Another significant change in the Incoterms 2020 concerns the clause CIP (Carriage and Insurance Paid To). When using this clause, the delivery of the goods and the transfer of risk from the seller to the buyer takes place by handing over the goods to the carrier commissioned by the seller or by shipping the goods.
To this end, the seller may transfer the goods to the possession of the carrier in a manner and at a place suitable for the type of transport used. However, once the goods have been delivered to the buyer in this way, the seller does not guarantee that the goods will reach their destination in perfect condition or in the quality specified or that the goods will arrive at their destination at all.
The reason for this is that with the delivery of the goods to the buyer by handing them over to the carrier, the risk is transferred from the seller to the buyer at the same time. The buyer’s risk is compensated by the fact that the seller must conclude not only a contract for the transport of the goods from the place of delivery to the agreed destination, but also an insurance contract for (the risk transferred to the buyer) loss of or damage to the goods during transport.
Since this – crucial – insurance cover proved to be inadequate, the Incoterms 2020 now provide for an extension. Whereas previously the minimum cover (Institute Cargo Clauses Type C) was sufficient, the highest insurance cover (All-Risk, Institute Cargo Clauses Type A) must now be ensured by the seller.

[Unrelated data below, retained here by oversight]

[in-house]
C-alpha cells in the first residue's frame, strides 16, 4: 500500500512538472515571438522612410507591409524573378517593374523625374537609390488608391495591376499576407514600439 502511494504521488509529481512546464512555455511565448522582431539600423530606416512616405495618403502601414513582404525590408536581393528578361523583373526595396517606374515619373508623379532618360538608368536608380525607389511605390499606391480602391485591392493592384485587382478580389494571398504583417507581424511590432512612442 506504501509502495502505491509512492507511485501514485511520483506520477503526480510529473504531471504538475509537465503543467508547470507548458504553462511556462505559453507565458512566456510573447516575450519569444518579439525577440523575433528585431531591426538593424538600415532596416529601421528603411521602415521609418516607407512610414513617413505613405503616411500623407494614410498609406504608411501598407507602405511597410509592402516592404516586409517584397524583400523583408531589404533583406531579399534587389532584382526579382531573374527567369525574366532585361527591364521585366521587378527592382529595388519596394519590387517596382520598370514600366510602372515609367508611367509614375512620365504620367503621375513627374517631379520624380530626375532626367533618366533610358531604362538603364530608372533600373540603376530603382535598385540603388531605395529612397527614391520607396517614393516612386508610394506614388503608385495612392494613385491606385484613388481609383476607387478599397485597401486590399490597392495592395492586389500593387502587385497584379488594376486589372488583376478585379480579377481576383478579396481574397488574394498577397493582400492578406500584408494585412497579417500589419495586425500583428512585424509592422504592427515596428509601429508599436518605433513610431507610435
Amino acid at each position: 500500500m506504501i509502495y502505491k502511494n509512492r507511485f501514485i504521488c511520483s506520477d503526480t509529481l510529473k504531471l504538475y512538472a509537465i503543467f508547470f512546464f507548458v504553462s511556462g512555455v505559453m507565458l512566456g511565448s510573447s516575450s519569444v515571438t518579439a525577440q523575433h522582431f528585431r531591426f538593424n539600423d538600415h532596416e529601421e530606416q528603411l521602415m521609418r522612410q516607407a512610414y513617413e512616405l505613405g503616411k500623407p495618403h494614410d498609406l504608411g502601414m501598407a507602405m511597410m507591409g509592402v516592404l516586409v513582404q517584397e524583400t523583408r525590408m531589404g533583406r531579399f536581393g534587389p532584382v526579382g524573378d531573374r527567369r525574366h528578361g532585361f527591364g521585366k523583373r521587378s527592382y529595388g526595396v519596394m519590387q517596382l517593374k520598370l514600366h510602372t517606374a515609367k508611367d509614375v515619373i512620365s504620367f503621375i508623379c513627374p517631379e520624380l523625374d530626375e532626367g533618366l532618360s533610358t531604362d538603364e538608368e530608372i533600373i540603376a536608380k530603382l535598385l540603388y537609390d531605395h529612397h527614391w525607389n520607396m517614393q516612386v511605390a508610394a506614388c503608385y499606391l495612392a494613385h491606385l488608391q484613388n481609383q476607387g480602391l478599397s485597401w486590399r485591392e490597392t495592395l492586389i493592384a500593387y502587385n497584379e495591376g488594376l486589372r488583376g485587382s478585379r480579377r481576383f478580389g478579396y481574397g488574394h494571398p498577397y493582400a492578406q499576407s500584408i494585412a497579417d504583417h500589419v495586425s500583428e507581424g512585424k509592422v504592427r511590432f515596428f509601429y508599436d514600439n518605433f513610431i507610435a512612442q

Clauses FCA, DAP, DPU and DAP
After all, the Incoterms 2020 contain a deviation which had been demanded by practice for some time. The FCA (Free Carrier), DAP (Delivered at Place), DPU (Delivered at Place Unloaded) and DDP (Delivered Duty Paid) clauses now allow the seller or buyer to organise transport using their own means of transport.
In the Incoterms 2010, it was still assumed that in the case of a transport of goods from the seller to the buyer, these goods are transported exclusively by an independent carrier who – depending on the Incoterms clause used – is commissioned by the seller or buyer specifically for this purpose.
The new version, Incoterms 2020, now recognises that there may be some situations where the goods have to be transported from the seller to the buyer, but no third, independent carrier needs to be engaged for this transport. For example, a seller can organise the transport of goods by using his own means of transport and not outsourcing this function to a third party. After all, especially in the case of an FCA purchase, there is nothing to prevent the buyer from using his own vehicle to pick up the goods and transport them to his own premises.
As with any change to the Incoterms, entrepreneurs should now pay close attention to adding the appropriate year to the relevant clause. If the inclusion of Incoterms 2020 is desired, the safest course of action is to clearly express this wish in their contract by using the following or similar wording: “[Selected Incoterms clause] [named port, place or location] Incoterms 2020”. If no year is given for the version of the Incoterms, this may lead to problems of interpretation that may be difficult to resolve. In any case, it should be clearly evident and unambiguously determinable for the parties, judges or arbitrators which version of the Incoterms is applicable to a contract.